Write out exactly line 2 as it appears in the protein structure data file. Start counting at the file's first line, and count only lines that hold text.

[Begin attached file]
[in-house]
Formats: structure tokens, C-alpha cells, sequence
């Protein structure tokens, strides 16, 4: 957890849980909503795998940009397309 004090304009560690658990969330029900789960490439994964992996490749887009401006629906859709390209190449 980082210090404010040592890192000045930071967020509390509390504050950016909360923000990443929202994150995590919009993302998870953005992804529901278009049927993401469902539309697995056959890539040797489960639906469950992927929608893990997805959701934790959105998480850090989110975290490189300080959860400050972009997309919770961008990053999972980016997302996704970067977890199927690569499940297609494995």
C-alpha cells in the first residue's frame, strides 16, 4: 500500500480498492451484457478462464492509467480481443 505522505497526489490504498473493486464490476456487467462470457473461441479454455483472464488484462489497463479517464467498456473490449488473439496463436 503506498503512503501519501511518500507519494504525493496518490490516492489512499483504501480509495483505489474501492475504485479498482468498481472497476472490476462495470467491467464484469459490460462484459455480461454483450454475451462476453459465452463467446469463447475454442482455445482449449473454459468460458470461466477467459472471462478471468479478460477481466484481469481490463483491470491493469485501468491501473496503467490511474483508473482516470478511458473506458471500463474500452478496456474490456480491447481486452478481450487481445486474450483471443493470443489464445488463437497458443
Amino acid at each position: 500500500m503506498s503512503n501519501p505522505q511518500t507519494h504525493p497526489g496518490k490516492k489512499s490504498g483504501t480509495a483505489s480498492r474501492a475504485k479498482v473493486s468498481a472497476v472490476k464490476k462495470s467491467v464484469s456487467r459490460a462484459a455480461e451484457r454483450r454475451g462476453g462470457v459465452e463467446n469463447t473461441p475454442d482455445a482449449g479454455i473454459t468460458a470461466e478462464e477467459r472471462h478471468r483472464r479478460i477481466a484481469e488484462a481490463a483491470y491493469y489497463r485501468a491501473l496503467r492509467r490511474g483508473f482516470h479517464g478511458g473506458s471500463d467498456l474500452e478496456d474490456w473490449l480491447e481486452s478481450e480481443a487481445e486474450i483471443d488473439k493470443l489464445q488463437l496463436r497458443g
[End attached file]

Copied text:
Formats: structure tokens, C-alpha cells, sequence